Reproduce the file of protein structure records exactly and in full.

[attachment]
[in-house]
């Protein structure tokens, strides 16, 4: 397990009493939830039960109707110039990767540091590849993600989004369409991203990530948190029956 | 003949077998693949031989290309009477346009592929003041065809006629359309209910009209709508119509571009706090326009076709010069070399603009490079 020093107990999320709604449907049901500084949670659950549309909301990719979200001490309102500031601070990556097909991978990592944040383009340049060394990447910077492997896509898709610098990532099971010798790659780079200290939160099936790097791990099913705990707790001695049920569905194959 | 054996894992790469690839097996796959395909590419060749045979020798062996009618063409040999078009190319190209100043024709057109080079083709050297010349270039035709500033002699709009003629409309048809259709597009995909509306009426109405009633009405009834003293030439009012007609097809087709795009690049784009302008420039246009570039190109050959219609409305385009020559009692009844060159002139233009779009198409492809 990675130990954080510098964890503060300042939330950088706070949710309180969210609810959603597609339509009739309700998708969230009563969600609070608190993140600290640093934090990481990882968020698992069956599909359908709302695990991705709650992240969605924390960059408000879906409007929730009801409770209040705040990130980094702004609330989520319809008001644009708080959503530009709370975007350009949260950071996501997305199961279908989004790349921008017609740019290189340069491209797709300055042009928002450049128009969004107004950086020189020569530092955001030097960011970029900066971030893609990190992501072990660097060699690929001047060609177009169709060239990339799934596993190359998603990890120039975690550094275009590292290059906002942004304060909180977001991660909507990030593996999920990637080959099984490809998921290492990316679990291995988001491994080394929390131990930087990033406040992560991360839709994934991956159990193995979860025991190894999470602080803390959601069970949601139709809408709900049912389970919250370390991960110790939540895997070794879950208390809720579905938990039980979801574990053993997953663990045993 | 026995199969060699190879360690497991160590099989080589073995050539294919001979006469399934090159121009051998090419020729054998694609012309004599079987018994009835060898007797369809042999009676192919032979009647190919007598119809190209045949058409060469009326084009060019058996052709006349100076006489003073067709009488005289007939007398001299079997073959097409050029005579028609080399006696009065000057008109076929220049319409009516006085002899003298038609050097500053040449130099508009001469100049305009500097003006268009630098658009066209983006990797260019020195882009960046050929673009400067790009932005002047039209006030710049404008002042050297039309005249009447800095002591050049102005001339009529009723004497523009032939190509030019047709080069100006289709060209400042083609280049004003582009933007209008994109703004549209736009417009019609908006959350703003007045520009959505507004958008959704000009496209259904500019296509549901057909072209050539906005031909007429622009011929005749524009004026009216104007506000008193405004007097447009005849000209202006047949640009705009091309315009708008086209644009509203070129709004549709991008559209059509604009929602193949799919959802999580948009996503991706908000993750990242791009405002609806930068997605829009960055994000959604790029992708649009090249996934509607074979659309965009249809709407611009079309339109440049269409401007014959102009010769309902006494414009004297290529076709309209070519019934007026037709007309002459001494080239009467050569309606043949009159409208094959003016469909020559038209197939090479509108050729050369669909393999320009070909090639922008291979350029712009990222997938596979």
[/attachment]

[in-house]
């Protein structure tokens, strides 16, 4: 397990009493939830039960109707110039990767540091590849993600989004369409991203990530948190029956 | 003949077998693949031989290309009477346009592929003041065809006629359309209910009209709508119509571009706090326009076709010069070399603009490079 020093107990999320709604449907049901500084949670659950549309909301990719979200001490309102500031601070990556097909991978990592944040383009340049060394990447910077492997896509898709610098990532099971010798790659780079200290939160099936790097791990099913705990707790001695049920569905194959 | 054996894992790469690839097996796959395909590419060749045979020798062996009618063409040999078009190319190209100043024709057109080079083709050297010349270039035709500033002699709009003629409309048809259709597009995909509306009426109405009633009405009834003293030439009012007609097809087709795009690049784009302008420039246009570039190109050959219609409305385009020559009692009844060159002139233009779009198409492809 990675130990954080510098964890503060300042939330950088706070949710309180969210609810959603597609339509009739309700998708969230009563969600609070608190993140600290640093934090990481990882968020698992069956599909359908709302695990991705709650992240969605924390960059408000879906409007929730009801409770209040705040990130980094702004609330989520319809008001644009708080959503530009709370975007350009949260950071996501997305199961279908989004790349921008017609740019290189340069491209797709300055042009928002450049128009969004107004950086020189020569530092955001030097960011970029900066971030893609990190992501072990660097060699690929001047060609177009169709060239990339799934596993190359998603990890120039975690550094275009590292290059906002942004304060909180977001991660909507990030593996999920990637080959099984490809998921290492990316679990291995988001491994080394929390131990930087990033406040992560991360839709994934991956159990193995979860025991190894999470602080803390959601069970949601139709809408709900049912389970919250370390991960110790939540895997070794879950208390809720579905938990039980979801574990053993997953663990045993 | 026995199969060699190879360690497991160590099989080589073995050539294919001979006469399934090159121009051998090419020729054998694609012309004599079987018994009835060898007797369809042999009676192919032979009647190919007598119809190209045949058409060469009326084009060019058996052709006349100076006489003073067709009488005289007939007398001299079997073959097409050029005579028609080399006696009065000057008109076929220049319409009516006085002899003298038609050097500053040449130099508009001469100049305009500097003006268009630098658009066209983006990797260019020195882009960046050929673009400067790009932005002047039209006030710049404008002042050297039309005249009447800095002591050049102005001339009529009723004497523009032939190509030019047709080069100006289709060209400042083609280049004003582009933007209008994109703004549209736009417009019609908006959350703003007045520009959505507004958008959704000009496209259904500019296509549901057909072209050539906005031909007429622009011929005749524009004026009216104007506000008193405004007097447009005849000209202006047949640009705009091309315009708008086209644009509203070129709004549709991008559209059509604009929602193949799919959802999580948009996503991706908000993750990242791009405002609806930068997605829009960055994000959604790029992708649009090249996934509607074979659309965009249809709407611009079309339109440049269409401007014959102009010769309902006494414009004297290529076709309209070519019934007026037709007309002459001494080239009467050569309606043949009159409208094959003016469909020559038209197939090479509108050729050369669909393999320009070909090639922008291979350029712009990222997938596979």